In the 1960s, Norman Cousins was diagnosed with a crippling and potentially fatal collagen disease. In response, Cousins undertook a regime that included plenty of vitamin C and positive emotions – including daily belly laughs that resulted from watching TV shows like The Three Stooges. To the surprise of many doctors, he made a full recovery, published a book about the experience (the best-selling Anatomy of an Illness as Perceived by the Patient: Reflections on Healing and Regeneration, 1979) and in the process provided a wellspring of support for the idea that laughter makes for great medicine.
Now, several decades later, we’re still debating the question of whether humour can be a boon to our health and even to our physical fitness. As basic as humour is, researchers still have much to learn about it – as do some comedians. Regarding health benefits, says Michael Miller an associate professor of medicine at the University of Maryland Hospital (Baltimore), “The recommendation for a healthy heart may one day be to exercise, eat right and laugh a few times a day.”
Miller was a researcher on a study reported at the American Heart Association’s annual scientific sessions a few years back that linked laughter and an active sense of humour with heart health. Cardiologists at the medical centre found that people with heart disease were 40% less likely to laugh at certain situations than subjects the same age without heart disease.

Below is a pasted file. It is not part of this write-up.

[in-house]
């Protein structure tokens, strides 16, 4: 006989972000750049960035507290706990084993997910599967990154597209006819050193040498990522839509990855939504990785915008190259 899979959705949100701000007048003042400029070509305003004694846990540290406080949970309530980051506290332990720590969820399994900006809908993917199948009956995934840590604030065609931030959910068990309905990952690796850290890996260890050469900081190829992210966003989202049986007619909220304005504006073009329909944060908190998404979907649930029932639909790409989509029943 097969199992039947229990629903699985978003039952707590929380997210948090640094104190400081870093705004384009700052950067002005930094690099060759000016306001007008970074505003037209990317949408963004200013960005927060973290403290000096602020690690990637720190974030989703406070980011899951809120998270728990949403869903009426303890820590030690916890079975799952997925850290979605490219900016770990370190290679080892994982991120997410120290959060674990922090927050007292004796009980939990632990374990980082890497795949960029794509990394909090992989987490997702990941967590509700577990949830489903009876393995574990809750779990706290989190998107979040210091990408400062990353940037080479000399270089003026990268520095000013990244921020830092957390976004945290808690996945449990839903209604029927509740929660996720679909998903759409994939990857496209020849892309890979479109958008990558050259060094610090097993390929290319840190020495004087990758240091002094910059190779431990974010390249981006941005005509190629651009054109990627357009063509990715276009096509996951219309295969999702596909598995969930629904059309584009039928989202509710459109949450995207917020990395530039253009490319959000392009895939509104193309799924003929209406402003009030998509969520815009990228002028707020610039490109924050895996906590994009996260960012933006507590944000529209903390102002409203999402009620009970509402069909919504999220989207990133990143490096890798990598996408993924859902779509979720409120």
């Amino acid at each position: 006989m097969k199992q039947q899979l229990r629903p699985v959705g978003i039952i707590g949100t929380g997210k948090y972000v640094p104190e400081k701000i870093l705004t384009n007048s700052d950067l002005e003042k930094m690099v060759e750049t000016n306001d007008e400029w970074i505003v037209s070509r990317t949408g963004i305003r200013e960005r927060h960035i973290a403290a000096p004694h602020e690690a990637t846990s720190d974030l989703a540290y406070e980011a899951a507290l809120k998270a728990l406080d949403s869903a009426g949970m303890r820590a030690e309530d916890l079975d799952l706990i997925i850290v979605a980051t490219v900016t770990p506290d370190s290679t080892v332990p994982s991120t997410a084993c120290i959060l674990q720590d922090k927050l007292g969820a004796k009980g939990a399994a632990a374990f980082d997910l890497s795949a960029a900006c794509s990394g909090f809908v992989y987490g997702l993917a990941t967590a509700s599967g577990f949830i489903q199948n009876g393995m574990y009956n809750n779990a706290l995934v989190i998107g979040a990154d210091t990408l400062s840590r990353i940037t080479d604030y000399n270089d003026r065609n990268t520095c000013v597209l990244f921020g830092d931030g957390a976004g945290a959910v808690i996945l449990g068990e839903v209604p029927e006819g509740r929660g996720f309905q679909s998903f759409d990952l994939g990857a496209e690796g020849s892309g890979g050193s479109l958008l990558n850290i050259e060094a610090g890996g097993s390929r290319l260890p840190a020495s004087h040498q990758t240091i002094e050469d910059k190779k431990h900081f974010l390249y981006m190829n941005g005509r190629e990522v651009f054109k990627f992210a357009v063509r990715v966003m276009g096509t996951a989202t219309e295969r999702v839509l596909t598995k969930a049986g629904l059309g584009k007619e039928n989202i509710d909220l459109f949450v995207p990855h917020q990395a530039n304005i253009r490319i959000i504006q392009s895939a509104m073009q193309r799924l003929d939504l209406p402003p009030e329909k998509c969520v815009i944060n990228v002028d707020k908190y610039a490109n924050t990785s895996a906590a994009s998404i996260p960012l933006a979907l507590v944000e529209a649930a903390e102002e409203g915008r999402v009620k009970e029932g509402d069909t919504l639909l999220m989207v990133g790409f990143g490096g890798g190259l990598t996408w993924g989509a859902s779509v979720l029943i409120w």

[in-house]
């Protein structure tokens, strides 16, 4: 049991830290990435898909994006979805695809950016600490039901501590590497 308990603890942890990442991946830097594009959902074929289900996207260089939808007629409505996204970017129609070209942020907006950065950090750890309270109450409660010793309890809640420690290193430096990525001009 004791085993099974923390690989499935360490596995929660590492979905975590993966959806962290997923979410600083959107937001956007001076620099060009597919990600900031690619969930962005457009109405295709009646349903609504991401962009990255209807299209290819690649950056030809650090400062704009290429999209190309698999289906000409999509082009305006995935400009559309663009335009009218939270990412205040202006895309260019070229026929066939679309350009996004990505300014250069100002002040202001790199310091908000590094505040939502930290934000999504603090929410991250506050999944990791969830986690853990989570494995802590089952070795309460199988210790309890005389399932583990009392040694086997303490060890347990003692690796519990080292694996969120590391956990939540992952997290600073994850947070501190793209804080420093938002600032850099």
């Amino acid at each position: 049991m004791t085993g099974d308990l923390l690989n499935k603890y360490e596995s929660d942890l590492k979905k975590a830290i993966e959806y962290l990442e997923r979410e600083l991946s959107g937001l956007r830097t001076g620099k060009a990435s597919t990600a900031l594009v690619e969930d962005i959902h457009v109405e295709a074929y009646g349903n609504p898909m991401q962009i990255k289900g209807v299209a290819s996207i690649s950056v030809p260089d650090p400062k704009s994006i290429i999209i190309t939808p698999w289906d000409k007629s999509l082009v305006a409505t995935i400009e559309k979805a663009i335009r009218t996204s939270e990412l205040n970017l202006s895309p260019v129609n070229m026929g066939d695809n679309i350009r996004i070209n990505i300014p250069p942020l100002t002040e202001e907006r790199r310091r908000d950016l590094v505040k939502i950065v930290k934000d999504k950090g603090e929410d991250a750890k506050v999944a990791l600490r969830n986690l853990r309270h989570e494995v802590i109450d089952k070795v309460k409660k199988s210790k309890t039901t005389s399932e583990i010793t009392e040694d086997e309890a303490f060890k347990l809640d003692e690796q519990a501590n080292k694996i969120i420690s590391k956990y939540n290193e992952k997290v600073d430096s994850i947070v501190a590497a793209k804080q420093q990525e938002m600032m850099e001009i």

The study compared both humour and anger and hostility levels of 300 subjects, half of whom had either suffered a heart attack or undergone bypass surgery, with the other half free of heart disease. The former were less likely to recognize humour or use it to get out of uncomfortable situations, the researchers found. They were also angrier and more hostile. Of course, some of that may be a reaction to their illness; you wouldn’t expect sick people to be as jolly as healthy people. But 40% is a big difference, more than you might attribute to that factor.
MORE FUNNY EVIDENCE
Another study provided further support for the idea of laughter as a beneficial mental and physical activity. UCLA researchers had 21 healthy kids put one hand in cold water while they watched funny videos. The result? The children who laughed were able to tolerate the pain of cold water longer than those who didn’t. Researchers also found that the laughing kids had lower levels of cortisol, a hormone that indicates stress.
While this study was small, and there was no control group, it still lends support to the healthiness of laughter. And given that we’ve seen no studies indicating any negative consequences of a snigger, chuckle or guffaw, it’s hard to argue against the idea that a little bit of funny helps improve emotional and physical well-being.
Just as we incorporate other heart-healthy activities into our daily lives, we might do the same with laughter, suggest Miller. “The ability to laugh – either naturally or as a learned behaviour – may have important implications in societies where heart disease remains the No.1 killer,” he notes.
Humour won’t replace exercise in the health equation, of course, but who wouldn’t sometimes prefer an episode of Friends to a gruelling cardio session? And today, humour is taken more seriously as a health factor than it was taken in the past. Hundreds of academics belong to the International Society for Humour Studies.
Although the health benefits of laughter have yet to be proven scientifically, laughter may help us beat stress, which contributes to heart problems, among other maladies. We may, after all, need a daily dose of laughter along with our exercise and lean diets. So be sure to crack up at least a few times a day. It can’t hurt, and it might very well help. No joke.